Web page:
NEW PORT RICHEY — Seventy-year-old Sharon Bullington may lose her home because she paid her mortgage a week early.
That may not make much sense to the thousands of homeowners who are behind on their mortgages in Florida. But it seems it does to Bank of America, which has filed to foreclose on Bullington and her husband, James, 78, who is terminally ill.
"It's like death to me," Sharon Bullington said, her voice quivering on the phone Friday. "My husband is bedridden. It's almost more than I can bear."
The couple moved to Florida 15 years ago after James Bullington retired from General Motors in Flint, Mich., and moved into the 1,591-square-foot New Port Richey home, which is now valued at $133,464, though they owe about $177,000.
When James became ill, the couple encountered financial difficulties because of high medical bills. The couple asked Bank of America to modify the loan.
There was a catch. The couple would have to first officially default on their $1,400-a-month payment. The couple did that and entered into the modification plan, which reduced their payment to $916.
Sharon Bullington made the January payment on Dec. 23, and the bank accepted the money, according to court records.
The next month, she made the February payment over the phone. Weeks later, the money had not been withdrawn from her bank account. After Bullington asked the bank about it, a representative told her she had punched in the wrong routing number. In March, the bank kicked the couple out of the modification plan.
Bullington pleaded for help in a June letter to Bank of America president Brian Moynihan and U.S. Rep. Gus Bilirakis, R-Palm Harbor.
One of Moynihan's aides, Ana Olivera, told Bullington the foreclosure could not be stopped. She wrote in a two-page letter that the payment due on Jan. 1, 2011, had been made in December.
"In accordance with the Trial Payment Letter dated December 15, 2010, it indicates that if you are not able to make each payment in the month in which it is due, you will not be eligible for a modification under the Home Affordable Modification Program," the letter said.
Olivera told Bullington she could avoid a foreclosure by selling the home in a short sale or by signing it over to the bank. The letter said the bank values Bullington's business and strives to provide exceptional customer service.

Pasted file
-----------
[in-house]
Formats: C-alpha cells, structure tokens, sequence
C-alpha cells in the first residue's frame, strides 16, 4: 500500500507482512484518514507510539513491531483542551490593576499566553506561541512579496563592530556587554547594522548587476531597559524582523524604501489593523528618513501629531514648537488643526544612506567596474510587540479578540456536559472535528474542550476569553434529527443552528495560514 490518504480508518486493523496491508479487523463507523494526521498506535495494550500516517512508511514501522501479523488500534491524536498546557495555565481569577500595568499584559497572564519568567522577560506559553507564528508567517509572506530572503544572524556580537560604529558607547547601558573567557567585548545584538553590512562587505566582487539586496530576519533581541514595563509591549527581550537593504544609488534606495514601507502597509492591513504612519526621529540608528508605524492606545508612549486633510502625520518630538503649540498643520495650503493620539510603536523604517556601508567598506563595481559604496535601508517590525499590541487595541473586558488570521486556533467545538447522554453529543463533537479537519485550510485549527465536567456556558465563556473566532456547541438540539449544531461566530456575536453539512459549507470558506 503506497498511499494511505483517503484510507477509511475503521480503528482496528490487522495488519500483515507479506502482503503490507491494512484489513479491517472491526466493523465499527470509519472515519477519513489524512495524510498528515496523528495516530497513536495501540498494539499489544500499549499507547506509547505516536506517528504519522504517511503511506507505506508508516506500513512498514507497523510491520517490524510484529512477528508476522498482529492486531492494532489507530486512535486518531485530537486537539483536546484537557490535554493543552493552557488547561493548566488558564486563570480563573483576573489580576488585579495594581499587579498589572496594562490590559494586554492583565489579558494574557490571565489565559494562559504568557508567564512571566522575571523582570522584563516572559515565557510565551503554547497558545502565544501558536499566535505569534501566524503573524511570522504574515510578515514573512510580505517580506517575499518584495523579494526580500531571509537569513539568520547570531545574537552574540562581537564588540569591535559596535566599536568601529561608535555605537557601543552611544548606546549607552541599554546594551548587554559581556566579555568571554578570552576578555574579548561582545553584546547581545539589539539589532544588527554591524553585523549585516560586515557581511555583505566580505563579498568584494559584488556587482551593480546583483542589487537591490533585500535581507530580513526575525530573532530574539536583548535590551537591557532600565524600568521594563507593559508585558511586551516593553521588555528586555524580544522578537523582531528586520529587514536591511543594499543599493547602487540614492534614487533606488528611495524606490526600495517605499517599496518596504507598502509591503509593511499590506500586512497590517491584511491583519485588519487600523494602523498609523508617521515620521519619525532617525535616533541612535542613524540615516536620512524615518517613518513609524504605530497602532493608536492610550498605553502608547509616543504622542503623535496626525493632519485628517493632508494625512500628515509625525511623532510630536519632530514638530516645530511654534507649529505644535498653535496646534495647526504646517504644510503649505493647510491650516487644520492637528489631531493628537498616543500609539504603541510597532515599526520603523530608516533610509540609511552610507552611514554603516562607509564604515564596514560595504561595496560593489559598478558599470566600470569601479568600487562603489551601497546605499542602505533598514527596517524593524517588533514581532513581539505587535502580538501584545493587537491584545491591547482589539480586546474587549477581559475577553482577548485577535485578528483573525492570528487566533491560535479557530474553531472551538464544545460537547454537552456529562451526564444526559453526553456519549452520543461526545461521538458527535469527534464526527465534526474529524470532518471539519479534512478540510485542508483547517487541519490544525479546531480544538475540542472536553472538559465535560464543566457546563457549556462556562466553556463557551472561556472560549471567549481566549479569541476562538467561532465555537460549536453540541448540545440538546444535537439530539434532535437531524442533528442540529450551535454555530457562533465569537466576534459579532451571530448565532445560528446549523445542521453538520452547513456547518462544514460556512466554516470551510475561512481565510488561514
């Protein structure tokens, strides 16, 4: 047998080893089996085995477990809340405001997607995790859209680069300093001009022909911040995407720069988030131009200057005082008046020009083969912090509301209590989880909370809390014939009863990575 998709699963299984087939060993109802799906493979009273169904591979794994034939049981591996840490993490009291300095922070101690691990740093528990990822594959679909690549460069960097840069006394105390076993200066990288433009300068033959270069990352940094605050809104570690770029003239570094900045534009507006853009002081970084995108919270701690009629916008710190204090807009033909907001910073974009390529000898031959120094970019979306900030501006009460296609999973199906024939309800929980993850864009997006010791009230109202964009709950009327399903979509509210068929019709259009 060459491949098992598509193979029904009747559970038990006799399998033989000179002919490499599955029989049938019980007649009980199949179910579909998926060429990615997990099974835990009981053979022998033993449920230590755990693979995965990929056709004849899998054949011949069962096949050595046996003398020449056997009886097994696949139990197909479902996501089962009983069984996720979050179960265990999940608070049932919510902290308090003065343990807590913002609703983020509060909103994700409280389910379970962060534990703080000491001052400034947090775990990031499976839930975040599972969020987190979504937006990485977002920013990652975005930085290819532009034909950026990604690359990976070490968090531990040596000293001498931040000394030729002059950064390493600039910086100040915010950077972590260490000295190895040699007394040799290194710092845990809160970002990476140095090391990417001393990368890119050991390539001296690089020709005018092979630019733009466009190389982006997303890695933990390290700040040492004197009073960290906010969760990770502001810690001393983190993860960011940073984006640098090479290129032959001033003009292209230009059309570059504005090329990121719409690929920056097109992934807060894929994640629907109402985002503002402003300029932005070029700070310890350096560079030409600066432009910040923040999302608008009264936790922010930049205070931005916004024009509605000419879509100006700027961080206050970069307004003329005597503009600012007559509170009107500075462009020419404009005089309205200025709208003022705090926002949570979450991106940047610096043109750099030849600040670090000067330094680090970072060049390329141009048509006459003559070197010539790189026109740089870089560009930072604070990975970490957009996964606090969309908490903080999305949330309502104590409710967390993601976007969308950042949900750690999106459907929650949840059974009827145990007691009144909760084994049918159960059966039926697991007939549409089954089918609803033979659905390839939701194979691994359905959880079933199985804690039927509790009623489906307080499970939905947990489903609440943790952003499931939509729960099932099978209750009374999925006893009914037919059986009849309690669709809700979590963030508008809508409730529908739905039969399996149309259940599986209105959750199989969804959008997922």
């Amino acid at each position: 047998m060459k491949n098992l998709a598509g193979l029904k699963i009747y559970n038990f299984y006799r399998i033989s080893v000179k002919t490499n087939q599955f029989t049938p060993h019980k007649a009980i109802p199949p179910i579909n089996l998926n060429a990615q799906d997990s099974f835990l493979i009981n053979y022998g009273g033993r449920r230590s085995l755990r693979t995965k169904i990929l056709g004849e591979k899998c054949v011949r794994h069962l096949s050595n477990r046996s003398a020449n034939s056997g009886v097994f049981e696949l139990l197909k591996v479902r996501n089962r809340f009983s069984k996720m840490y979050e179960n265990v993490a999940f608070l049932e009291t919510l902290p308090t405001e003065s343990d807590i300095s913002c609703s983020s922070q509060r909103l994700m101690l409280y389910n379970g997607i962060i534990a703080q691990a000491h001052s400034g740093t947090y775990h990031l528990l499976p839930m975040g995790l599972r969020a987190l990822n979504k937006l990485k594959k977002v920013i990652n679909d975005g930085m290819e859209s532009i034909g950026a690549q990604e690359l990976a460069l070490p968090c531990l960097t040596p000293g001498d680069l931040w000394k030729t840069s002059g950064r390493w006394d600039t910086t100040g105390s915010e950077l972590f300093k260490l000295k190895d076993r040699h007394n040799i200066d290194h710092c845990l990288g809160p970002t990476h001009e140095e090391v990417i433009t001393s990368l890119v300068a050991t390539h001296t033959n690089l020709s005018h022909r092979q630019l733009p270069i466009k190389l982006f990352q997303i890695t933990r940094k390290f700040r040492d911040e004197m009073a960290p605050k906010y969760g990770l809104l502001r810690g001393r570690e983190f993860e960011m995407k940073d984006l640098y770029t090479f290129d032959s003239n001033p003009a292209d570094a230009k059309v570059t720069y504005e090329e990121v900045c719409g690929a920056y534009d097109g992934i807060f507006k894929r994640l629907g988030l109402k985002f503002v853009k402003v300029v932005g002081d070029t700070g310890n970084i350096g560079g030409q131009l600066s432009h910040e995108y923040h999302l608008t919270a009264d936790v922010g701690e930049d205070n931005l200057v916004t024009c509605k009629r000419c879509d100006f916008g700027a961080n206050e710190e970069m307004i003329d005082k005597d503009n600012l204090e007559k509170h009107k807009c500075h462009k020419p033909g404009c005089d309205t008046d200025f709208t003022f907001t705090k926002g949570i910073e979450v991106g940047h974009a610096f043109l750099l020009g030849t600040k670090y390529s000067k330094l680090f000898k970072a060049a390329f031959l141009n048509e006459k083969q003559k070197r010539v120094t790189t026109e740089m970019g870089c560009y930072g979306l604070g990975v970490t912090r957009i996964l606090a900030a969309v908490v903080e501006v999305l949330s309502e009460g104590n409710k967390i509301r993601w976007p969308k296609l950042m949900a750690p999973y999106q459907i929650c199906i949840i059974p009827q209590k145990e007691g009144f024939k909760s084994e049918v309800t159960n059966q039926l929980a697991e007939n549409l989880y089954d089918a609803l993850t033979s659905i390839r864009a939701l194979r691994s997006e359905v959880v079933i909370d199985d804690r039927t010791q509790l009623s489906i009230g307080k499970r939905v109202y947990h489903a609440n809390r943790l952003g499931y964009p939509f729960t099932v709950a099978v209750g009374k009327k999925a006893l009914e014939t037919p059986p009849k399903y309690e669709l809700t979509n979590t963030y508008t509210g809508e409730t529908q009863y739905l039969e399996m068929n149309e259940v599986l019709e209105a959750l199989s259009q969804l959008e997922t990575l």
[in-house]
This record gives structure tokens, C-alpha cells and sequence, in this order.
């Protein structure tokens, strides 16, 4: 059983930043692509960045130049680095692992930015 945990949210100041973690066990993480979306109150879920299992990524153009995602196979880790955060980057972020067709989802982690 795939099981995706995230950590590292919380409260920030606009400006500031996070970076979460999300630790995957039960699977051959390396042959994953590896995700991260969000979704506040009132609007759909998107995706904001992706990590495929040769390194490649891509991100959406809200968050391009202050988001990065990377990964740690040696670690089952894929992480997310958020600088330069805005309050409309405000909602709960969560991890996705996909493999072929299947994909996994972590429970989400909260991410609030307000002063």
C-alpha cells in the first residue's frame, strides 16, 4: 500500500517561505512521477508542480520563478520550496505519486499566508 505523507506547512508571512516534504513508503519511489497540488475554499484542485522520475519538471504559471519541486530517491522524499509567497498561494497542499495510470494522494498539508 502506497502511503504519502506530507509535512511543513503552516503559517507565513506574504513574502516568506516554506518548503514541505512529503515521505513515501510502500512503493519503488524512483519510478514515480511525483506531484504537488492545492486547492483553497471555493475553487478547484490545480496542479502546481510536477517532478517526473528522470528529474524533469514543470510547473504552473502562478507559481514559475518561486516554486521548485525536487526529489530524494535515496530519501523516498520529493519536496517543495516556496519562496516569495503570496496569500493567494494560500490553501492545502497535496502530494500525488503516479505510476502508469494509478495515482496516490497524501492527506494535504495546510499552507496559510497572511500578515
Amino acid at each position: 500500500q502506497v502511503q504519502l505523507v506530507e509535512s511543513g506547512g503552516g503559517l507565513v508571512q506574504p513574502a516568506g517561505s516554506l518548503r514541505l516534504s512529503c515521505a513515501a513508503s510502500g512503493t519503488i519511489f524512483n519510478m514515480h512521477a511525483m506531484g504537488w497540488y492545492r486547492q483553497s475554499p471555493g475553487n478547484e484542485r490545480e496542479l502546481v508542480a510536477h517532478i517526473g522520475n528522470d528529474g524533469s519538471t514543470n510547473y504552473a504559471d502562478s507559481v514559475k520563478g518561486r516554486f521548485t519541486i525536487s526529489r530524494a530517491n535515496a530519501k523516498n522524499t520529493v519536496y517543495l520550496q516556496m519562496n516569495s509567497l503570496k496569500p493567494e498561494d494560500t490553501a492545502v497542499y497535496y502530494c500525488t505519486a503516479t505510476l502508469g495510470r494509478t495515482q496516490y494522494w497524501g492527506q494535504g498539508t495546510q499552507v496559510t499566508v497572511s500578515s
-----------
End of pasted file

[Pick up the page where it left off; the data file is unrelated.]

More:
"I understand that you may be disappointed with our final resolution and appreciate the opportunity to clarify this matter," Olivera wrote. "While this may not be the response you were hoping for, I trust I have addressed your concerns."
Olivera, a California-based employee, declined to comment about the case when reached by the Times on Friday. Bank of America replied in an e-mail: "We are going to re-review the Bullington's case."
The Bullingtons' lawyer, Shawn Yesner, said the case makes no sense because his clients did what the bank told them to do. In 10 years as a lawyer, he said, he has never seen such an outrageous letter.
"I couldn't believe they would put that in writing," he said. "I had to read the letter three or four times. … Bank of America is putting her in a depressed state. She has never been behind on anything."
As thousands of property owners across Florida and the nation battle foreclosure, defense attorneys have accused lenders of bogging down the courts with an unwillingness to negotiate with people on their mortgages, often by simply refusing to make decisions.
Earlier this month, a 41-year-old man faced foreclosure after missing a mortgage payment on a St. Petersburg gas station by just one day. He made several attempts to continue paying and made a $50,000 payment in court earlier this month to settle the case, but the bank refused the payment. The day the Times published an article detailing the saga, BB&T suspended the foreclosure action and worked to settle the case.
Sharon Bullington, who has no children or siblings, said she is the sole caregiver for her ill husband, who cannot move from the home in his condition. She said she has repeatedly contacted the bank, but nobody will talk to her.
She wants Moynihan and Bank of America to know this:
"I want them to feel how we feel," she said. "I just don't understand why they're doing this. It looks like they're out to get us."
Times researcher Shirl Kennedy and staff writer Molly Moorhead contributed to this report. Mark Puente can be reached at firstname.lastname@example.org or (727) 893-8459. Follow him on Twitter at twitter.com/markpuente.